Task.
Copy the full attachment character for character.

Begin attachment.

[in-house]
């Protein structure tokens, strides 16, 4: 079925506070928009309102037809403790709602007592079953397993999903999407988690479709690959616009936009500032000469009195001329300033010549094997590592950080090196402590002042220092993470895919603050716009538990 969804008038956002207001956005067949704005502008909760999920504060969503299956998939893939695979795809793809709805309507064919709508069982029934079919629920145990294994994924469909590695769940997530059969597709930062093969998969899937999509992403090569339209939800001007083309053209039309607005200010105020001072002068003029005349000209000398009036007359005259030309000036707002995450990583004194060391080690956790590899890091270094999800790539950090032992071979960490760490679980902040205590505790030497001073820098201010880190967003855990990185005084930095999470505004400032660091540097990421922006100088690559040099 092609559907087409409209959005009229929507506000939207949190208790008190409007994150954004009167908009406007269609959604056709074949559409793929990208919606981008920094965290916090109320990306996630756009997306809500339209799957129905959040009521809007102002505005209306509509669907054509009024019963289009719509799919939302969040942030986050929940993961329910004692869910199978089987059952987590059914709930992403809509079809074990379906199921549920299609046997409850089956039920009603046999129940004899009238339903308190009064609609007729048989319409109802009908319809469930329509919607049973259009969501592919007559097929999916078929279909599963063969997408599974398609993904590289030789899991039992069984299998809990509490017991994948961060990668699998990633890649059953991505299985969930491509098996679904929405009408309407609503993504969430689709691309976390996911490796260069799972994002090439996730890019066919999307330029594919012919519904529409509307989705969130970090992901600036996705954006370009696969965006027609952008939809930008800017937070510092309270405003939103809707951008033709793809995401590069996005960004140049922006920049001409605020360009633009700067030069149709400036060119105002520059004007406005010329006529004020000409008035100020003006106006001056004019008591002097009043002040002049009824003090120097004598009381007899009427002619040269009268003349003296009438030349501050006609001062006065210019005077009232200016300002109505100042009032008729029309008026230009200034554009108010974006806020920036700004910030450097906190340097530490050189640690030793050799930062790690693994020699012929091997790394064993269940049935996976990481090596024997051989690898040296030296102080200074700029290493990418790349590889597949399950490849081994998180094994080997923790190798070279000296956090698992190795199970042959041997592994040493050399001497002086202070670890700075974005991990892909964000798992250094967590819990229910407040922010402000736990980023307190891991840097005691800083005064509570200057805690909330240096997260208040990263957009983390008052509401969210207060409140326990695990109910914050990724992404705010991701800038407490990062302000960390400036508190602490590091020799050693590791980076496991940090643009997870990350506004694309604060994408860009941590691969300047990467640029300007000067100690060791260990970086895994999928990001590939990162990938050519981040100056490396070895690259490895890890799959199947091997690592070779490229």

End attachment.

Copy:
[in-house]
């Protein structure tokens, strides 16, 4: 079925506070928009309102037809403790709602007592079953397993999903999407988690479709690959616009936009500032000469009195001329300033010549094997590592950080090196402590002042220092993470895919603050716009538990 969804008038956002207001956005067949704005502008909760999920504060969503299956998939893939695979795809793809709805309507064919709508069982029934079919629920145990294994994924469909590695769940997530059969597709930062093969998969899937999509992403090569339209939800001007083309053209039309607005200010105020001072002068003029005349000209000398009036007359005259030309000036707002995450990583004194060391080690956790590899890091270094999800790539950090032992071979960490760490679980902040205590505790030497001073820098201010880190967003855990990185005084930095999470505004400032660091540097990421922006100088690559040099 092609559907087409409209959005009229929507506000939207949190208790008190409007994150954004009167908009406007269609959604056709074949559409793929990208919606981008920094965290916090109320990306996630756009997306809500339209799957129905959040009521809007102002505005209306509509669907054509009024019963289009719509799919939302969040942030986050929940993961329910004692869910199978089987059952987590059914709930992403809509079809074990379906199921549920299609046997409850089956039920009603046999129940004899009238339903308190009064609609007729048989319409109802009908319809469930329509919607049973259009969501592919007559097929999916078929279909599963063969997408599974398609993904590289030789899991039992069984299998809990509490017991994948961060990668699998990633890649059953991505299985969930491509098996679904929405009408309407609503993504969430689709691309976390996911490796260069799972994002090439996730890019066919999307330029594919012919519904529409509307989705969130970090992901600036996705954006370009696969965006027609952008939809930008800017937070510092309270405003939103809707951008033709793809995401590069996005960004140049922006920049001409605020360009633009700067030069149709400036060119105002520059004007406005010329006529004020000409008035100020003006106006001056004019008591002097009043002040002049009824003090120097004598009381007899009427002619040269009268003349003296009438030349501050006609001062006065210019005077009232200016300002109505100042009032008729029309008026230009200034554009108010974006806020920036700004910030450097906190340097530490050189640690030793050799930062790690693994020699012929091997790394064993269940049935996976990481090596024997051989690898040296030296102080200074700029290493990418790349590889597949399950490849081994998180094994080997923790190798070279000296956090698992190795199970042959041997592994040493050399001497002086202070670890700075974005991990892909964000798992250094967590819990229910407040922010402000736990980023307190891991840097005691800083005064509570200057805690909330240096997260208040990263957009983390008052509401969210207060409140326990695990109910914050990724992404705010991701800038407490990062302000960390400036508190602490590091020799050693590791980076496991940090643009997870990350506004694309604060994408860009941590691969300047990467640029300007000067100690060791260990970086895994999928990001590939990162990938050519981040100056490396070895690259490895890890799959199947091997690592070779490229």